The only thing is that there’s a huge gap between promise and reality. It seems that blockchain sounds best in a PowerPoint slide. Most blockchain projects don’t make it past a press release, an inventory by Bloomberg showed. The Honduran land registry was going to use blockchain. That plan has been shelved. The Nasdaq was also going to do something with blockchain. Not happening. The Dutch Central Bank then? Nope. Out of over 86,000 blockchain projects that had been launched, 92% had been abandoned by the end of 2017, according to consultancy firm Deloitte.
A bank can reverse a payment request. This is impossible for bitcoin and other cryptocurrencies
Why are they deciding to stop? Enlightened – and thus former – blockchain developer Mark van Cuijk explained: “You could also use a forklift to put a six-pack of beer on your kitchen counter. But it’s just not very efficient.”
I’ll list a few of the problems. Firstly: the technology is at loggerheads with European privacy legislation, specifically the right to be forgotten. Once something is in the blockchain, it cannot be removed. For instance, hundreds of links to child abuse material and revenge porn were placed in the bitcoin blockchain by malicious users. It’s impossible to remove those.
Also, in a blockchain you aren’t anonymous, but “pseudonymous”: your identity is linked to a number, and if someone can link your name to that number, you’re screwed. Everything you got up to on that blockchain is visible to everyone.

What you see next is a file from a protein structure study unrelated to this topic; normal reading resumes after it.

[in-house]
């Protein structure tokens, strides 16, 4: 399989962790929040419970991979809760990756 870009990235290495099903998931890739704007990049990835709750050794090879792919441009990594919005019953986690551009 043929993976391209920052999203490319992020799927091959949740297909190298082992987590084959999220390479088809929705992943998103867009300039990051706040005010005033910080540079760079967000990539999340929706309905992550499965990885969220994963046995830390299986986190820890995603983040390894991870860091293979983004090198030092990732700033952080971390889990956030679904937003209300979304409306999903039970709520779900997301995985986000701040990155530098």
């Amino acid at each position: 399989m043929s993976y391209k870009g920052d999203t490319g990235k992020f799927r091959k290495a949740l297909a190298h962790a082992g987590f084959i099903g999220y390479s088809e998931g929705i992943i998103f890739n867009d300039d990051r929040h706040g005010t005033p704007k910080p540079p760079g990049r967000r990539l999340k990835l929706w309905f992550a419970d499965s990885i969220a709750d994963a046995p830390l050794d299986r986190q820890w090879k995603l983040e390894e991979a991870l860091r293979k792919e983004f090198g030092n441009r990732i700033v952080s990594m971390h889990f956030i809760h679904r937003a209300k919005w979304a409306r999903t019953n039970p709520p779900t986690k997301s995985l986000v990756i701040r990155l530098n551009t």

The presumed hackers of Hillary Clinton’s email were caught, for instance, because their identity could be linked to bitcoin transactions. A number of researchers from Qatar University were able to ascertain the identities of tens of thousands of bitcoin users fairly easily through social networking sites. Other researchers showed how you can de-anonymise many more people through trackers on shopping websites.
The fact that no one is in charge and nothing can be modified also means that mistakes cannot be corrected. A bank can reverse a payment request. This is impossible for bitcoin and other cryptocurrencies. So anything that has been stolen will stay stolen. There is a continuous stream of hackers targeting bitcoin exchanges and users, and fraudsters launching investment vehicles that are in fact pyramid schemes. According to estimates, nearly 15% of all bitcoin has been stolen at some point. And it isn’t even 10 years old yet.